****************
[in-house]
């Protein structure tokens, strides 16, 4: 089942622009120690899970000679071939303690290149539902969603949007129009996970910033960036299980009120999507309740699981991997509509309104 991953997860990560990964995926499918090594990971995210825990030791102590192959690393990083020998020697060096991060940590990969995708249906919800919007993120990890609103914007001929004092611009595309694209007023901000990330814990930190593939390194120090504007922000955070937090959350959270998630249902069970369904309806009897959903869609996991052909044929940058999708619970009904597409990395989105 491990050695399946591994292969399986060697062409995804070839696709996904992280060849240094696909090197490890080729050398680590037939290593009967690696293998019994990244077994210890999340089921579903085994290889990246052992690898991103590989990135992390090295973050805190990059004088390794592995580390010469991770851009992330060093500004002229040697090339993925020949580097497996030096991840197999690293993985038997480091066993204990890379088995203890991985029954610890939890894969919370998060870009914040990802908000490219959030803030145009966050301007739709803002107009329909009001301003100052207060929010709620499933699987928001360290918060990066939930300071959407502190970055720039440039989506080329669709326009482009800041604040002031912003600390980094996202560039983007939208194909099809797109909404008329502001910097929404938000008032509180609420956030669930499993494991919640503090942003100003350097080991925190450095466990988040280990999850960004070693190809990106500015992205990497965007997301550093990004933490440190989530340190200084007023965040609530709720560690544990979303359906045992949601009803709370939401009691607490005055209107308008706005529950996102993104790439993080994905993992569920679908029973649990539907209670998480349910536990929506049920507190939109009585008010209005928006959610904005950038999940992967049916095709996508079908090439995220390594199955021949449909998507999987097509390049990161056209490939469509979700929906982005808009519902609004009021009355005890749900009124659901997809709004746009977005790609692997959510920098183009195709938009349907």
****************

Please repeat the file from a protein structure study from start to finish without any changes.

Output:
[in-house]
């Protein structure tokens, strides 16, 4: 089942622009120690899970000679071939303690290149539902969603949007129009996970910033960036299980009120999507309740699981991997509509309104 991953997860990560990964995926499918090594990971995210825990030791102590192959690393990083020998020697060096991060940590990969995708249906919800919007993120990890609103914007001929004092611009595309694209007023901000990330814990930190593939390194120090504007922000955070937090959350959270998630249902069970369904309806009897959903869609996991052909044929940058999708619970009904597409990395989105 491990050695399946591994292969399986060697062409995804070839696709996904992280060849240094696909090197490890080729050398680590037939290593009967690696293998019994990244077994210890999340089921579903085994290889990246052992690898991103590989990135992390090295973050805190990059004088390794592995580390010469991770851009992330060093500004002229040697090339993925020949580097497996030096991840197999690293993985038997480091066993204990890379088995203890991985029954610890939890894969919370998060870009914040990802908000490219959030803030145009966050301007739709803002107009329909009001301003100052207060929010709620499933699987928001360290918060990066939930300071959407502190970055720039440039989506080329669709326009482009800041604040002031912003600390980094996202560039983007939208194909099809797109909404008329502001910097929404938000008032509180609420956030669930499993494991919640503090942003100003350097080991925190450095466990988040280990999850960004070693190809990106500015992205990497965007997301550093990004933490440190989530340190200084007023965040609530709720560690544990979303359906045992949601009803709370939401009691607490005055209107308008706005529950996102993104790439993080994905993992569920679908029973649990539907209670998480349910536990929506049920507190939109009585008010209005928006959610904005950038999940992967049916095709996508079908090439995220390594199955021949449909998507999987097509390049990161056209490939469509979700929906982005808009519902609004009021009355005890749900009124659901997809709004746009977005790609692997959510920098183009195709938009349907």